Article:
The Jalopy Journal
Discussion in 'Traditional Hot Rods' started by Jive-Bomber, Dec 2, 2014.
Jive-Bomber submitted a new blog post:
The Birth of the Gow?
Continue reading the Original Blog Post
Henry and Spider on the lake
'Bout covers it! Although, somewhere I have read that Gilmore was sponsoring racing up at Muroc as early as '30 or so.
New Zealand a long time ago
This is a very interesting topic. 1932 was also the year "Hot Saturday" was released; a Hollywood movie with a very proto-Hot Rod-ish gow job in it. The thing that interests me most is where do we draw the dividing line between all the T speedsters (1916 or so through mid 1920's), both custom bodied and stripped down, and the gow job? Is there a definitive difference? Because if there isn't, then the date moves way back from 1932, to the mid-'teens.
OK. Youth from the right coast wants to know. What does GOW stand for?
I would like to know, also.
Opium (1915+ Underworld)
Any narcotic (1915+ Underworld)
Pictures of unclad or scarcely clad women; leg art: this type of artwork, which in the newspaperfield is called cheesecake and in the paperbooksfield is ''gow'' (mid-1950s+)
And young fellas would look at the scantily clad girls and say that GOW job makes a "hot rod"....
My vote is for #3. A GOW job has always been a stripped down, racy machine. My uncle who was a b25 gunner in the 8th airforce WWII used to tell me when I was a kid that his wife who he married before the war was a "Real GOW Job" when he met her.
I also remember him telling me that GOW meant "God's Own Work". Meaning a woman that didn't need a lot of man-made fancy clothes or makeup to attract the guys.
Having lunch with Isky, I will ask him
The first time I ever heard the term Gow Job was from when Robert Stack was being interviewed by a local TV station in San Luis Obispo back in the early 90s.I had to ask around,but finally got my answer.
I've also heard it stood for God on wheels. But that was much later. Either one would explain why the G is always capitalized even in mid sentence.
Check out the license plate Spotted this at the San Diego Automotive Museum several gears ago
I'd always thought it was just a perverse way of saying "GO", like, "Chevvies are for plow, Fords are for GOW". It's good to hear a few logical alternatives in this thread.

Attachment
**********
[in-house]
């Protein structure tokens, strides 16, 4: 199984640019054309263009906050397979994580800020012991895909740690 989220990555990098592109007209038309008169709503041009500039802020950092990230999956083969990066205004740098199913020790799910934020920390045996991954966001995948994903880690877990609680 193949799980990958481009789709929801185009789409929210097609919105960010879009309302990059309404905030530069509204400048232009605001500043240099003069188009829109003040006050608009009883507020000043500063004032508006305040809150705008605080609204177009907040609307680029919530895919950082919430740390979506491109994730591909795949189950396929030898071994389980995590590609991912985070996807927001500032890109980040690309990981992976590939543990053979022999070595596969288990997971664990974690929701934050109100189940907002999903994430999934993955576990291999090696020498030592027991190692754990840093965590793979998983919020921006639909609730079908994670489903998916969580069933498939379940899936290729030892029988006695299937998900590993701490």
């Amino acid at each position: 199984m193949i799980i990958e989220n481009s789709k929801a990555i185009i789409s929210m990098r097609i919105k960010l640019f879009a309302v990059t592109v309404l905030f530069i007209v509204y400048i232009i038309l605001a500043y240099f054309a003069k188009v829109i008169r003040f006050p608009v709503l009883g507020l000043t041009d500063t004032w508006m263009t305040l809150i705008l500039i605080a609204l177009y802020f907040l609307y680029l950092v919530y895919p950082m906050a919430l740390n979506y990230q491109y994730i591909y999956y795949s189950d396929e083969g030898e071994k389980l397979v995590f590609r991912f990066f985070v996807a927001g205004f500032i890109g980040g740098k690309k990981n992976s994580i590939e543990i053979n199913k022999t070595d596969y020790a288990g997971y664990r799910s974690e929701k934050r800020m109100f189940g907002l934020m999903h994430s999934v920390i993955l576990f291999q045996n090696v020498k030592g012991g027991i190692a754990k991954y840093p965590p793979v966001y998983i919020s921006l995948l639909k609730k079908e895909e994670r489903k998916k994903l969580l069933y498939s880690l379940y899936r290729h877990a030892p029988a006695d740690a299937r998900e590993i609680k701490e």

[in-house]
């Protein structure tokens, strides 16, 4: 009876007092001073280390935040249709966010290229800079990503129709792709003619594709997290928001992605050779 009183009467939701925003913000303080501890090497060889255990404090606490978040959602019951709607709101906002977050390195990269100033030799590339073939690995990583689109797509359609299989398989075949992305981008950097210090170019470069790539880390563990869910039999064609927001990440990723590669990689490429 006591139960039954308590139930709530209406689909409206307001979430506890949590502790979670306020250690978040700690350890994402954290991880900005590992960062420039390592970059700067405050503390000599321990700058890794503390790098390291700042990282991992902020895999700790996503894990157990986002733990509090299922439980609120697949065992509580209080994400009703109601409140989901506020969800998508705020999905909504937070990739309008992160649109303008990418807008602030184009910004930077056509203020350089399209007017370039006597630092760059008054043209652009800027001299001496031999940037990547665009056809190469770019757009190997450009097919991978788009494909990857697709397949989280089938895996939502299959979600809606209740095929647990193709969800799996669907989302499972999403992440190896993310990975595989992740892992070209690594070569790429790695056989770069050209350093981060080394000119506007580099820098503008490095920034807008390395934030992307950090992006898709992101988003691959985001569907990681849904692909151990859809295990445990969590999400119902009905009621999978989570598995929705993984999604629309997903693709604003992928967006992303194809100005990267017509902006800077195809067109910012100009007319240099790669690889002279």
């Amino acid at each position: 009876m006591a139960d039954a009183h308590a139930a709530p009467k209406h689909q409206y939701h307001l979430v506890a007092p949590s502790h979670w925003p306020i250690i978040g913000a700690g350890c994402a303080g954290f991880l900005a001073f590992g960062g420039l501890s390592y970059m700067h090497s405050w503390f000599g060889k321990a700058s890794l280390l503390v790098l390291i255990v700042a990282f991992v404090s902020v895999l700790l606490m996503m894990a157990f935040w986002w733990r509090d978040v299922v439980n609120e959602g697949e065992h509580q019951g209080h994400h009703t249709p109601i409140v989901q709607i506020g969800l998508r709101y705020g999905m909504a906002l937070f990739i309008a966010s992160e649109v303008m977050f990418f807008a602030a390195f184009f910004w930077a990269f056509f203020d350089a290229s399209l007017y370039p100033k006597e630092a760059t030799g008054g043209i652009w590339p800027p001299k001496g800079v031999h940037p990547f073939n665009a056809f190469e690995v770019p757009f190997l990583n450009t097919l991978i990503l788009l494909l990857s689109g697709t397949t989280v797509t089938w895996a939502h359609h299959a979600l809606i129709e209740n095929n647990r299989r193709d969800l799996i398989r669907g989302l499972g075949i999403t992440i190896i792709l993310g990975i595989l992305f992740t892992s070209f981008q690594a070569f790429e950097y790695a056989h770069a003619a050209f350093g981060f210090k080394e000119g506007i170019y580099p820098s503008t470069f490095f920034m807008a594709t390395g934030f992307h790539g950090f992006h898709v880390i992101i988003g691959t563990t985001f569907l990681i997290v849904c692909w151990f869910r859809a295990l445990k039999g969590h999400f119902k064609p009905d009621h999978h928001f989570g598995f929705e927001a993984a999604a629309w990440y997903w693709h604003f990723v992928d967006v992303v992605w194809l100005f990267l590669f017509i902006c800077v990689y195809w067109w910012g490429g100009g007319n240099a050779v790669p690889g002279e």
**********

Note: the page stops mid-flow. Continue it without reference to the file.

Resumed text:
Isky thought the word GOW beginings came from "Get up and go" and that the accent differences between different parts of the country , some would say "lets gow" instead of "lets go" and that "get up and go jobs" got shortened to go-jobs or gow-jobs. Gow took over GO because nobody wanted to refer to GO-job because it sounded like somthing else.
My Grandpa ran a 1915 T roadster with a Rajo head ( from an Ex Dearborn police pursit car ) from the mid twenties. He had it stripped of all 'the fancy stuff' (I can't see where a T ever had 'fancy stuff' ) as he put it and raced up and down what was then rural Dearborn.
He never called it a Gow Job - but I would say he was spot on with the build state to earn that title
I have that same '15 T roadster now - (less the Rajo headed engine - rats) it's in need of a total rebuilt, the next big project!
Wow! You're going to have lunch with Ed Iskedarian? That's awesome! God bless, sir. I wonder how many people will honestly get to say that in their lifetime. Thank you.
This is my explanation from years of research;
Many disputes over the origin - But the most likely explanation is this;
In California in the '40s and early '50s hot Rodders despised the term "hot rod" and never used it. They considered it a black eye. To the general public a hot rod was beat-up jalopy with no muffler, careening through a school zone with a juvenile delinquent at the wheel. To the newspapers they were a menace on par with Communism and ought to be stamped out by the police. To the serious student of speed who had a lot of brains, sweat, and money tied up in a sophisticated performance car, this was nothing but an insult.
They used the terms hop-up or gow job. So where did these come from? Well, "hop" and "gow" were names for opium which were in use as far back as the late 1800s and probably came from the Chinese. In the old days they improved the performance of race horses with drugs including opium and cocaine. This was not even illegal until the early '20s and continued surreptitiously after that.
A horse that went faster than it had any right to, was said to be 'hopped-up" or "gowed-up". From there it was a short step to apply the same names to a souped-up car. By the way, human drug users got the same names. If you read a few hard-boiled detective stories from the '30s and '40s you will soon find reference to "hopped-up punks" and "gowed-up hoodlums." And people still say "Johnny is all hopped up on drugs"